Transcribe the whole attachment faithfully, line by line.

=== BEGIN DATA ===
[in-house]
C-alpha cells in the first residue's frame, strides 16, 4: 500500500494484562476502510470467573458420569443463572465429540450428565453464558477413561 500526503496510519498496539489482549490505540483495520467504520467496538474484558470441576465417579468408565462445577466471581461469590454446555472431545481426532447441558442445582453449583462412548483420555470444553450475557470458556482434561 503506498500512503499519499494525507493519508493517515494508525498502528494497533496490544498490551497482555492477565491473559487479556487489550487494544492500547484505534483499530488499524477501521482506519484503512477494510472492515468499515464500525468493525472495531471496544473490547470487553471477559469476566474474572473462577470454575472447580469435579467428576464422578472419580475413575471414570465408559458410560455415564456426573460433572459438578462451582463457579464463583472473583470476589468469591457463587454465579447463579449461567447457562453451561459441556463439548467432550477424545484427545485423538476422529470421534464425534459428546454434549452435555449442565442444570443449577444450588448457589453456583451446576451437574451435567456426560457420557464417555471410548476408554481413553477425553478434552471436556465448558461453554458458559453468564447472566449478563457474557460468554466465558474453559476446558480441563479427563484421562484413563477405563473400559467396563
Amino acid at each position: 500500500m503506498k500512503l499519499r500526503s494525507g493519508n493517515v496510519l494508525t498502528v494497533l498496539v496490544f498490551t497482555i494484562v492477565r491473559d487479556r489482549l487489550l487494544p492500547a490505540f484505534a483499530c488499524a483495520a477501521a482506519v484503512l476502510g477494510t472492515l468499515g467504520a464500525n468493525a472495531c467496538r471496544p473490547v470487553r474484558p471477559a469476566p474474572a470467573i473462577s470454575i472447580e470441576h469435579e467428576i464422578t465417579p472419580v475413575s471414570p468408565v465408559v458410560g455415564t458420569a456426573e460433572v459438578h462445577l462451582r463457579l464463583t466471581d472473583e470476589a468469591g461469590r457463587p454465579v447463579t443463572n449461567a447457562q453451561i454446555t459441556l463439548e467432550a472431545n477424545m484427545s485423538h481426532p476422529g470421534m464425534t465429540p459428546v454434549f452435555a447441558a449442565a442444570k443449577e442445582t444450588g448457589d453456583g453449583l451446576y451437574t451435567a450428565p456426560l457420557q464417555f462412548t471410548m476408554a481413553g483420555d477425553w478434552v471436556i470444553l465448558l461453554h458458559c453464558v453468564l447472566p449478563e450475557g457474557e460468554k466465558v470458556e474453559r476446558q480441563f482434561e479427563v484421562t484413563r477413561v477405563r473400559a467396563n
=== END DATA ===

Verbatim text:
[in-house]
C-alpha cells in the first residue's frame, strides 16, 4: 500500500494484562476502510470467573458420569443463572465429540450428565453464558477413561 500526503496510519498496539489482549490505540483495520467504520467496538474484558470441576465417579468408565462445577466471581461469590454446555472431545481426532447441558442445582453449583462412548483420555470444553450475557470458556482434561 503506498500512503499519499494525507493519508493517515494508525498502528494497533496490544498490551497482555492477565491473559487479556487489550487494544492500547484505534483499530488499524477501521482506519484503512477494510472492515468499515464500525468493525472495531471496544473490547470487553471477559469476566474474572473462577470454575472447580469435579467428576464422578472419580475413575471414570465408559458410560455415564456426573460433572459438578462451582463457579464463583472473583470476589468469591457463587454465579447463579449461567447457562453451561459441556463439548467432550477424545484427545485423538476422529470421534464425534459428546454434549452435555449442565442444570443449577444450588448457589453456583451446576451437574451435567456426560457420557464417555471410548476408554481413553477425553478434552471436556465448558461453554458458559453468564447472566449478563457474557460468554466465558474453559476446558480441563479427563484421562484413563477405563473400559467396563
Amino acid at each position: 500500500m503506498k500512503l499519499r500526503s494525507g493519508n493517515v496510519l494508525t498502528v494497533l498496539v496490544f498490551t497482555i494484562v492477565r491473559d487479556r489482549l487489550l487494544p492500547a490505540f484505534a483499530c488499524a483495520a477501521a482506519v484503512l476502510g477494510t472492515l468499515g467504520a464500525n468493525a472495531c467496538r471496544p473490547v470487553r474484558p471477559a469476566p474474572a470467573i473462577s470454575i472447580e470441576h469435579e467428576i464422578t465417579p472419580v475413575s471414570p468408565v465408559v458410560g455415564t458420569a456426573e460433572v459438578h462445577l462451582r463457579l464463583t466471581d472473583e470476589a468469591g461469590r457463587p454465579v447463579t443463572n449461567a447457562q453451561i454446555t459441556l463439548e467432550a472431545n477424545m484427545s485423538h481426532p476422529g470421534m464425534t465429540p459428546v454434549f452435555a447441558a449442565a442444570k443449577e442445582t444450588g448457589d453456583g453449583l451446576y451437574t451435567a450428565p456426560l457420557q464417555f462412548t471410548m476408554a481413553g483420555d477425553w478434552v471436556i470444553l465448558l461453554h458458559c453464558v453468564l447472566p449478563e450475557g457474557e460468554k466465558v470458556e474453559r476446558q480441563f482434561e479427563v484421562t484413563r477413561v477405563r473400559a467396563n